Hollywood Stars Come to DC to Advocate Arts Funding

Amid the budget cut stalemate unraveling in Washington, a handful of celebrities made their Capitol Hill debut Thursday to advocate for increased funding for the arts.

Actor Tim Daly led the star-studded delegation on behalf of The Creative Coalition, a non-profit organization that advocates for the arts and entertainment. Once a year, the group blitzes Washington to petition legislators to increase funding for the National Endowment for the Arts (NEA) and the National Endowment for Humanities (NEH), according to Daly, the president of the Creative Coalition.

Each actor in attendance shared a personal story about how the arts  affected their home towns, their education and their lives, with true showbiz flair.

Los Angeles-bred actor David Arquette remembered how he struggled in school before finding a place in theater.

"I got distracted when I was younger," Arquette told ABC News. "The school play really focused me. It's given me a drive."

The actor and producer will soon grace the small screen with his own show for the Traveling Channel, a project that has allowed Arquette to witness the ripples of American entertainment.

"It's incredible to see the impact that American culture has around the world and how it's still a huge influence. And that's something to be nurtured; it's not something to be cut," he said.

Danielle Panabaker, star of "Piranha 3D" and "The Crazies," bemoaned the cuts the arts have suffered throughout the past 20 years.

"The arts affected my childhood and the rest of my life," she said. "The arts in education really can transform a child's experience in school."

Panabaker's younger sister, Kay, is also an actress, and the two participated in community theater together growing up.

"It's so important to invigorate and stimulate creativity," Panabaker said. "I think it's immensely important and what's going to be able to propel us into the future."

When the time came to visit lawmakers, the stars focused not only on the cultural benefits of the arts, but on its economic importance as well.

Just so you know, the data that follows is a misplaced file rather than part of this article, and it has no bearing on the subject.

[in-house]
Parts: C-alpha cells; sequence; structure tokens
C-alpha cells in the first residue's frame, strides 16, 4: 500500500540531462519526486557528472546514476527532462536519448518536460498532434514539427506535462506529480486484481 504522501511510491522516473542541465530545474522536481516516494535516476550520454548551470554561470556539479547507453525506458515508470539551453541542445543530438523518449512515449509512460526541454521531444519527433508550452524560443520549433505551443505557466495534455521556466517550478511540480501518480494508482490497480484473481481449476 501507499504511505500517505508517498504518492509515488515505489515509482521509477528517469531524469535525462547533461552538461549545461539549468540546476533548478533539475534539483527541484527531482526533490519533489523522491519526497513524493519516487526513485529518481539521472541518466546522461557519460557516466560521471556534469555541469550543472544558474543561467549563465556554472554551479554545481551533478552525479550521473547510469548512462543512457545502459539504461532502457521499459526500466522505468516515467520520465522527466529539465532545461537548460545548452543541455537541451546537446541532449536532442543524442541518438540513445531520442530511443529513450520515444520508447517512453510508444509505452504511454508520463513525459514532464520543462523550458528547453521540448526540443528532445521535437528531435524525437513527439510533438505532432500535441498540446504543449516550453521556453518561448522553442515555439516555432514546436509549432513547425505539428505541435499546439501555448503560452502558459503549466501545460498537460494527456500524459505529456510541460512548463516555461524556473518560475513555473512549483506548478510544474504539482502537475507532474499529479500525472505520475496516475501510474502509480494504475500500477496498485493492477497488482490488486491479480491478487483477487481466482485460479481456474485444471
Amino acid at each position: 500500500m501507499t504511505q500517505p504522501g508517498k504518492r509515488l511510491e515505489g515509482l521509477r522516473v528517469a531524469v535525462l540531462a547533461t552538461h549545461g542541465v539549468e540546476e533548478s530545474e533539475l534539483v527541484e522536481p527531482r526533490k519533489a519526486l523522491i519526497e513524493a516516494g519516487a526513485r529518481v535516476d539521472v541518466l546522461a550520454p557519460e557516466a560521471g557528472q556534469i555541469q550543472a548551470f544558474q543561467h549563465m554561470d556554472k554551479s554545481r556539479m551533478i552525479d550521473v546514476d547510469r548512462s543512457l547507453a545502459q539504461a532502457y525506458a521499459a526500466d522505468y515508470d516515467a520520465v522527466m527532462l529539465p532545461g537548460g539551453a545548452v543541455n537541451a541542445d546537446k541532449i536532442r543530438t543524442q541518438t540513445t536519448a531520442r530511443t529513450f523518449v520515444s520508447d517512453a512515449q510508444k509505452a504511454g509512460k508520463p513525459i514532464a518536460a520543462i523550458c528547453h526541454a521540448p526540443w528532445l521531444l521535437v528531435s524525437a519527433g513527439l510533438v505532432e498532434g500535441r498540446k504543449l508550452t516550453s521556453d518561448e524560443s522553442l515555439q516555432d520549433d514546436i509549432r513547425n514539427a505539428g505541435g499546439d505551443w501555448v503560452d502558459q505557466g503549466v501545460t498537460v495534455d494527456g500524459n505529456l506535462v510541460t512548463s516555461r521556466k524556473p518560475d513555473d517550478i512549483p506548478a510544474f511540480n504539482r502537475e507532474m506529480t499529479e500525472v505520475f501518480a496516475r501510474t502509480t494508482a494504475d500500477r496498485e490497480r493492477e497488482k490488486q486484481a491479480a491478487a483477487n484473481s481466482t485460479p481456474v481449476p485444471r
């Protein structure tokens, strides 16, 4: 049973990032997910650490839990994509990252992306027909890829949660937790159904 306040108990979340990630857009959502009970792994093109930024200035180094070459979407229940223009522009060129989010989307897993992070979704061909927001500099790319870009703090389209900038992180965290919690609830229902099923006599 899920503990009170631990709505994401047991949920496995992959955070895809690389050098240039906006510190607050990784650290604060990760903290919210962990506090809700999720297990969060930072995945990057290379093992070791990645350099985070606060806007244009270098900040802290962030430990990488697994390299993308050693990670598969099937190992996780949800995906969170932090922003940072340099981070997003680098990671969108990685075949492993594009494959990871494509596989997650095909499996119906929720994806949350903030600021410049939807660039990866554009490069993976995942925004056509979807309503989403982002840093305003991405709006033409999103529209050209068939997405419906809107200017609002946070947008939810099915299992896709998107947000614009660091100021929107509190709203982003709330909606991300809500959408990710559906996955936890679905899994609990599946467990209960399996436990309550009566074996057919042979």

Richard Kind, star of the HBO series "Luck," emphasized the industry's power to stimulate the economy. For every dollar spent by the NEA, according to The Creative Coalition, it reaps seven tax dollars, which was admittedly a surprise for the  actor.

"I thought the arts were just there for enrichment of the soul," Kind said. "It can also enrich the economy."

"Those are odds that you would take to Vegas, to the stock market any day of the week," Daly said. "We feel that to cut a program that is working so well would be foolhardy."

As a brief intermission from the bleak statistics regarding the U.S. deficit clouding Capitol Hill, the celebrities of The Creative Coalition said an education in the arts can offer a more encouraging outlook. Students with such an education are more likely to graduate from high school, go to college and score higher on the SATs, according to the organization.

"They'll be, basically, more productive citizens in every way," Daly said.

"House" star Omar Epps acknowledged the importance of cutting the deficit, but said he believed slashing the budget for the arts was not the answer.

"The entertainment business is the second biggest export of our country next to agriculture," Epps said. "What we're here to fight for is … what [the arts] mean to our society fiscally, not just creatively and culturally.

And when it comes down to this year's election cycle, Arquette, Epps and Kind said it's obvious that President Obama would advocate more for the arts than his presumptive opponent, Mitt Romney. Though Kind stayed mum about which candidate he would ultimately support, he said that he "votes for the arts."

"In these troubled times the arts take it on the chin the most and we are fighting to sustain money for the arts for the whole country," Kind said, adding that this mission "is not an elite thing."

And what better place to fight for something than Washington, D.C.?

"It's really inspiring to be here," Panabaker said.

Despite political issues that have created a huge divide between Democrats and Republicans on the Hill, the Creative Coalition maintains its bipartisan identity.

"There are people who vote against the arts," Kind said with his familiar flair. "Personally, I vote for the arts."

Several members of The Creative Coalition delegation will be sticking around D.C. this weekend to attend the White House Correspondents' Association Dinner.